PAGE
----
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Showing posts from May, 2009

A Tale of Three Cities – Part 2 三城故事-中卷

Macau is a rustic peninsula hugged by a muddy, silt-laden estuary of the Pearl River. Petite, laid-back and never prosperous, the middle sister exudes a touch of lazy Mediterrasian charm.  In the mid-16th Century, Portuguese merchants turned the sleepy fishing village into a leading entrepôt for the silk and silver trades between Europe, China and Japan. Macau’s heyday lasted until 1842, when British-controlled Hong Kong, with a deeper harbor and better-run government, dethroned the sandy peninsula as the gateway to the Orient. From then on, Macau was relegated to the role of an adjunct city of Hong Kong and would forever live in her big sister’s shadow. The Venetian Macau In the post-war era, Macau survived on revenues from government-sanctioned gambling and the sex trade, making a name for herself as Asia’s Las Vegas and a modern-day Sodom and Gomorrah... _______________________ Read the rest of this essay in HONG KONG State of Mind , available at major bookstores

A Tale of Three Cities – Part 1 三城故事-上卷

Shenzhen, Macau and Hong Kong are three sisters separated at birth.  Tucked away in the Pearl River Delta, they might have been mistaken for triplets if it weren’t for the vicissitudes of history that put them on such different paths. A century and a half ago, armed foreigners came knocking on their door in the dead of night, waking the sleepers out of a national slumber.  The mightiest among the intruders, bearing the Union Jack, snatched the oldest sister in the name of free trade, not long before a Latin conquistador ran off with the middle one. Their pillage and plunder would go on for several more decades before a new enemy brought on by a divine wind opened a chapter so dark that history textbooks had to be bowdlerized. The Hong Kong Handover Luckily or not, Shenzhen was the only sister of the three spared from colonial rule. While Hong Kong thrived under British rule and Portuguese Macau carved a niche for itself as Asia’s Sin City, Shenzhen didn’t begin to co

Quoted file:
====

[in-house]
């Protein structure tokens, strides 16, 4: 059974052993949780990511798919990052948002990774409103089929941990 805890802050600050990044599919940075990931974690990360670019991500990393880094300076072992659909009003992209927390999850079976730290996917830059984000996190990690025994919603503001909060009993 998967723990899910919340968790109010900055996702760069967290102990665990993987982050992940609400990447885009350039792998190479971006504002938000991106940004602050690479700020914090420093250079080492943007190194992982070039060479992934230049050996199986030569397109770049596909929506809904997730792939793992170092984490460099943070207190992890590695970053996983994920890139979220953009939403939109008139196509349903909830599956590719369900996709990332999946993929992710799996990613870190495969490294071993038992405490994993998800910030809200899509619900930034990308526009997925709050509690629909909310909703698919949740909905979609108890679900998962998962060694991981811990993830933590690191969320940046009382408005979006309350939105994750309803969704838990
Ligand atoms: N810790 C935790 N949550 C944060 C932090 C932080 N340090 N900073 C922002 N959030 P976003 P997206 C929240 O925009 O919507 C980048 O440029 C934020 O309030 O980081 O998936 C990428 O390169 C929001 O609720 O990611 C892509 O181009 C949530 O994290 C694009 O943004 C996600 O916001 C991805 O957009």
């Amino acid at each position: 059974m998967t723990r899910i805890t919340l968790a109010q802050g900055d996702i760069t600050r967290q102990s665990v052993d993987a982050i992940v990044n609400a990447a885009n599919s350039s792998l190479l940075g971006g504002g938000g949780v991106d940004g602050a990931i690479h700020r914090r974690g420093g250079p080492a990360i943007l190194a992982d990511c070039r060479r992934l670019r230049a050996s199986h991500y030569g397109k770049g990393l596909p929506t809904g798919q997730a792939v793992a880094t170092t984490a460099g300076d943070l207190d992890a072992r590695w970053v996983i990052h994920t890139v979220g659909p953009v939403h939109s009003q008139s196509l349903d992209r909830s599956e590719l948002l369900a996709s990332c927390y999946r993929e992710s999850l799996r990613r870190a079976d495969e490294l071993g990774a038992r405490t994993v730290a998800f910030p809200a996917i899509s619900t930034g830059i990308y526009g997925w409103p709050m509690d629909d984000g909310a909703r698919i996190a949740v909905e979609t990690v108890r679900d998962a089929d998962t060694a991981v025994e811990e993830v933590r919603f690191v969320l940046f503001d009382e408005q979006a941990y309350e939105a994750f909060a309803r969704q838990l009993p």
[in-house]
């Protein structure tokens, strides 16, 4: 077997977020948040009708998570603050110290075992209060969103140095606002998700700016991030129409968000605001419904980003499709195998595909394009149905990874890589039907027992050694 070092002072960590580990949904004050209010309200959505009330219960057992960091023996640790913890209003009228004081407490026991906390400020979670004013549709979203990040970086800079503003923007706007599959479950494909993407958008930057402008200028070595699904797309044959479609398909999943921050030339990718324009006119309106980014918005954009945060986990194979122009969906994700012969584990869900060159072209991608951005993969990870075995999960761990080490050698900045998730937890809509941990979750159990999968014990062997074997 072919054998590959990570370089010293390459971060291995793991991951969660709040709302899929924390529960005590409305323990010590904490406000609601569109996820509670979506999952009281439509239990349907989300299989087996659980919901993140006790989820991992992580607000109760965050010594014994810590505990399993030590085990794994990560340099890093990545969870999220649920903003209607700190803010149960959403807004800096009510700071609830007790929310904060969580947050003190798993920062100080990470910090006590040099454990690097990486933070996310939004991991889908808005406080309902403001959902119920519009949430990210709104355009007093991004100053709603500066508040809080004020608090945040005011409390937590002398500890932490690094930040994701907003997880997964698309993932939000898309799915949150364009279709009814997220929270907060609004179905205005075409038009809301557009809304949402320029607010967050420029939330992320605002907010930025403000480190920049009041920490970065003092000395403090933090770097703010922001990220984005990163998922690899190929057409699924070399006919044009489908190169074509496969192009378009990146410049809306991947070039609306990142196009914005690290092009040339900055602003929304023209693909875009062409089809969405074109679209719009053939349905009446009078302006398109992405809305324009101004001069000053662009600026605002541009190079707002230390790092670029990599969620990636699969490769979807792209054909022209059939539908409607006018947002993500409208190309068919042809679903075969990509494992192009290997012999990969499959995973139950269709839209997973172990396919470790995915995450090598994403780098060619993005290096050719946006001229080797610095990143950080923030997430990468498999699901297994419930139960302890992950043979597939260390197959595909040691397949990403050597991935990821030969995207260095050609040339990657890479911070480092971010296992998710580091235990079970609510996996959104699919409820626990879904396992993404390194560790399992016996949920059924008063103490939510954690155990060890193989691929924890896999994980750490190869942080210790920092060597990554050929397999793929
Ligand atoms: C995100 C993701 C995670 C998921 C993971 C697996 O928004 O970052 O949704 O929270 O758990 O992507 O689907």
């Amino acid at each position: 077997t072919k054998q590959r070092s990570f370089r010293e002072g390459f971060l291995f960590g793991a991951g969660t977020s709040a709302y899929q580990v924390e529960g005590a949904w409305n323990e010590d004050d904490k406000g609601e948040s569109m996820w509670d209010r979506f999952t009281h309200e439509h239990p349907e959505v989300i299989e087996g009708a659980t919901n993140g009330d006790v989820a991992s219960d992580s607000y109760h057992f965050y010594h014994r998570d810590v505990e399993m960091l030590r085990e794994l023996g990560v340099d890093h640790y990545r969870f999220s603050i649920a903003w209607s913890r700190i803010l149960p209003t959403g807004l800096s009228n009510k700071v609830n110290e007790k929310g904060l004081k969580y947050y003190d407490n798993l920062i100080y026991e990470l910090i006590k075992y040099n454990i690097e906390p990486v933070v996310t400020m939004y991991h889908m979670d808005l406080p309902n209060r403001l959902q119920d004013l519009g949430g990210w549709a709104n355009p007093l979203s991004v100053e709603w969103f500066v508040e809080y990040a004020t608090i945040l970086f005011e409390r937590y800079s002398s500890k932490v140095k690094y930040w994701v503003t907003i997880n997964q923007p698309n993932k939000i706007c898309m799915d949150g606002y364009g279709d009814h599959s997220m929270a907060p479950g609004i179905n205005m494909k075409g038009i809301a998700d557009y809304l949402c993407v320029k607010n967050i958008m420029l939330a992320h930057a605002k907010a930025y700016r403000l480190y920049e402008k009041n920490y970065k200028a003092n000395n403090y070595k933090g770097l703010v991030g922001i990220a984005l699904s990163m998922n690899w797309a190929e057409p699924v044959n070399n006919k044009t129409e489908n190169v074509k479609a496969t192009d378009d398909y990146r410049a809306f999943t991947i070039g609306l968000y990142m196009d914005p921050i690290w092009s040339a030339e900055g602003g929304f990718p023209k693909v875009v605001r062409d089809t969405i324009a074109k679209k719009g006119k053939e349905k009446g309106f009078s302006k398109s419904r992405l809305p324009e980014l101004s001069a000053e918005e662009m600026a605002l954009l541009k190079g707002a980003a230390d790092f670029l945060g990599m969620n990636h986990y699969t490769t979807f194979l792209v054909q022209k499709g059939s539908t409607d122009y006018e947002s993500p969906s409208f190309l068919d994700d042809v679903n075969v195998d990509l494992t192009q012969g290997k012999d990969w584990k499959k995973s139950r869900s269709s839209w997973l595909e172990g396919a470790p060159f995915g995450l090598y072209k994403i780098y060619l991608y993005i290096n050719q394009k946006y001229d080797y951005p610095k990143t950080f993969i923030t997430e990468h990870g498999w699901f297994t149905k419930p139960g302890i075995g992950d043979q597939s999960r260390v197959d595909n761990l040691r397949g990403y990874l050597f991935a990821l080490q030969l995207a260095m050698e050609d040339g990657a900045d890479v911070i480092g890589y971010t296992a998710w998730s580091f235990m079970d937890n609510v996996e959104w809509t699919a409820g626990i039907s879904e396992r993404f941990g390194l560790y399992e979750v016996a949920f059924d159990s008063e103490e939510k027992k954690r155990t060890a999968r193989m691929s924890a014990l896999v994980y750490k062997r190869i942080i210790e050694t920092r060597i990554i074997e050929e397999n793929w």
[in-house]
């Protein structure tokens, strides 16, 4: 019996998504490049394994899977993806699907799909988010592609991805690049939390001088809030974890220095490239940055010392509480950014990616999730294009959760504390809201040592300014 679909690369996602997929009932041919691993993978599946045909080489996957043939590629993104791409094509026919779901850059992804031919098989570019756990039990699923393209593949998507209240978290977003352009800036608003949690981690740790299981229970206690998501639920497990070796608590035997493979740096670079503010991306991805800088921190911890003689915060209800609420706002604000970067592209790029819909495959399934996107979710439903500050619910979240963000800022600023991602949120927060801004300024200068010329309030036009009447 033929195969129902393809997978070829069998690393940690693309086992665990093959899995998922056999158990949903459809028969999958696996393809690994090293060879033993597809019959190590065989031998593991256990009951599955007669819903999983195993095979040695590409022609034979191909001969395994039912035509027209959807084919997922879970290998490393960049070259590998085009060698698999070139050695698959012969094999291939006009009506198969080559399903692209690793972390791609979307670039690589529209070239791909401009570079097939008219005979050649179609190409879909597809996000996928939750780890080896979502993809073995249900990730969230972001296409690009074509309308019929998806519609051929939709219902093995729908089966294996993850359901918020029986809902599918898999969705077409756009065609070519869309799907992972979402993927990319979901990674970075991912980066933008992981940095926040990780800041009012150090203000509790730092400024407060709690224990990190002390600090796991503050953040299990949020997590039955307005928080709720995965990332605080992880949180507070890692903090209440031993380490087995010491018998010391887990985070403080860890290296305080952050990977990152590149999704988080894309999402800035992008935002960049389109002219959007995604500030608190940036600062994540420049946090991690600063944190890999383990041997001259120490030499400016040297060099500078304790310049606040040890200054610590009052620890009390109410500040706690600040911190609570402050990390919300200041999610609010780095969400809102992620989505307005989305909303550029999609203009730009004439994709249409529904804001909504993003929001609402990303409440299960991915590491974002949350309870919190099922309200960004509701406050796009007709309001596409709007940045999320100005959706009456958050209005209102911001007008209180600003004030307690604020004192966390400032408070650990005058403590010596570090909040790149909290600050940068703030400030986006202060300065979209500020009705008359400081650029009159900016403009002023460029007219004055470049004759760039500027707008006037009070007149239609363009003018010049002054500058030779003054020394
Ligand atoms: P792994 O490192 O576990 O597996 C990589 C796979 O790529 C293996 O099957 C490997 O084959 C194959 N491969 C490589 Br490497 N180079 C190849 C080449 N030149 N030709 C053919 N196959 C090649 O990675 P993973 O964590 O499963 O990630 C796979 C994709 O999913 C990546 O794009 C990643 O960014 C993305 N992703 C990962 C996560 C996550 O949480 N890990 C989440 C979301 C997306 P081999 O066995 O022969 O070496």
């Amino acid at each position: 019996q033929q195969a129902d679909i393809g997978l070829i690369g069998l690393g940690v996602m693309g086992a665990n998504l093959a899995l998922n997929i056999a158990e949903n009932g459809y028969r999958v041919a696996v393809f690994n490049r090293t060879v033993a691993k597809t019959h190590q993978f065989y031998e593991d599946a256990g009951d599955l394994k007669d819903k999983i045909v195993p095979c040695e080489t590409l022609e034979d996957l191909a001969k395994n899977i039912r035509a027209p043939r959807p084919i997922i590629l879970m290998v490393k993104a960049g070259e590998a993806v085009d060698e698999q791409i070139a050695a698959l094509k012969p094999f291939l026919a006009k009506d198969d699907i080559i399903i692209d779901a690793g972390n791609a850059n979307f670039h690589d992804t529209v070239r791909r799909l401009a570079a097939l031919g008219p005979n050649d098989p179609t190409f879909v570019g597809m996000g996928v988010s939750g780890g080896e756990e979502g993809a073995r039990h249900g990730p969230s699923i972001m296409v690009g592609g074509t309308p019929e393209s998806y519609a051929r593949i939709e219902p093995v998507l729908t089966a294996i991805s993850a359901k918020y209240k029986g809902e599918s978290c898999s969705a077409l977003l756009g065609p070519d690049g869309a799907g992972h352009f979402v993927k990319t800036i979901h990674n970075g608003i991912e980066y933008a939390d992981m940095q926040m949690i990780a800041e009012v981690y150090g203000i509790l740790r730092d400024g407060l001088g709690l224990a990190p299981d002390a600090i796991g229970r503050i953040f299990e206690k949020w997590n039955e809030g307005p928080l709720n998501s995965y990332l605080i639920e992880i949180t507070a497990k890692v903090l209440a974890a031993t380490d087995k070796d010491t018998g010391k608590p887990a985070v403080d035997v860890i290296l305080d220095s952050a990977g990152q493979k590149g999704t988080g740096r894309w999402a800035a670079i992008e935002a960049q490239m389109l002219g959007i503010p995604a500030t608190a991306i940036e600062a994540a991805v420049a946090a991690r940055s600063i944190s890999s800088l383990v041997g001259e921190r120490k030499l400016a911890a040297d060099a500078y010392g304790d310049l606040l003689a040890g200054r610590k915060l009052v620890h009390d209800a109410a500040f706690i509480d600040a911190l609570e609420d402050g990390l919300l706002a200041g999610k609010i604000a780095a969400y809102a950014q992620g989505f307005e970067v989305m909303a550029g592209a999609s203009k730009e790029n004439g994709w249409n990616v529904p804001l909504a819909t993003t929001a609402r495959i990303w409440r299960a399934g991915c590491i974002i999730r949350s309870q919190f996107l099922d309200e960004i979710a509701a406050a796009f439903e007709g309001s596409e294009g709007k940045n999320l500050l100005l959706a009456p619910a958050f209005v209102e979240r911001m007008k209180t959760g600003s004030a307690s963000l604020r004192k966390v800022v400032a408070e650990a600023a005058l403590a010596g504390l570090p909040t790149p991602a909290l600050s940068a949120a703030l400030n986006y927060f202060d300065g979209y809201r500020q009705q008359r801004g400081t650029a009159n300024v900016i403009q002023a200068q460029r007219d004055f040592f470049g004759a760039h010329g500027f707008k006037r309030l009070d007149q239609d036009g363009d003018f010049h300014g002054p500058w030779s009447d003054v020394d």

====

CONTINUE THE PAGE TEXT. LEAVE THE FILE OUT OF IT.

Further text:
Return of the Masks – Part 2 口罩回歸-下卷

The H1N1 virus has reached Hong Kong.  We knew it was just a matter of time but the news managed to shock us just the same. Signs of a city on full alert are everywhere and feelings of an eerie déjà vu palpable. In a place as densely populated as Hong Kong, no amount of planning or emergency drills will prepare us for an all-out epidemic.  Peculiar but somewhat understandable, the city’s response to its first confirmed case of the swine flu provides a window on our collective psyche in the post-SARS era. The temptation to offer a few of my own observations is too great to resist. The face mask has returned Take one for the team . The symbolic first case of the deadly virus prompted the government to lock down the Metropark Hotel (維景酒店) in Wanchai , where the infected, a 24-year-old Mexican man, once stayed. During the SARS outbreak in 2003, Metropark’s sister hotel in Tsim Sha Tsui rose to infamy after one of its tenants fell ill and infected 16 others. And you th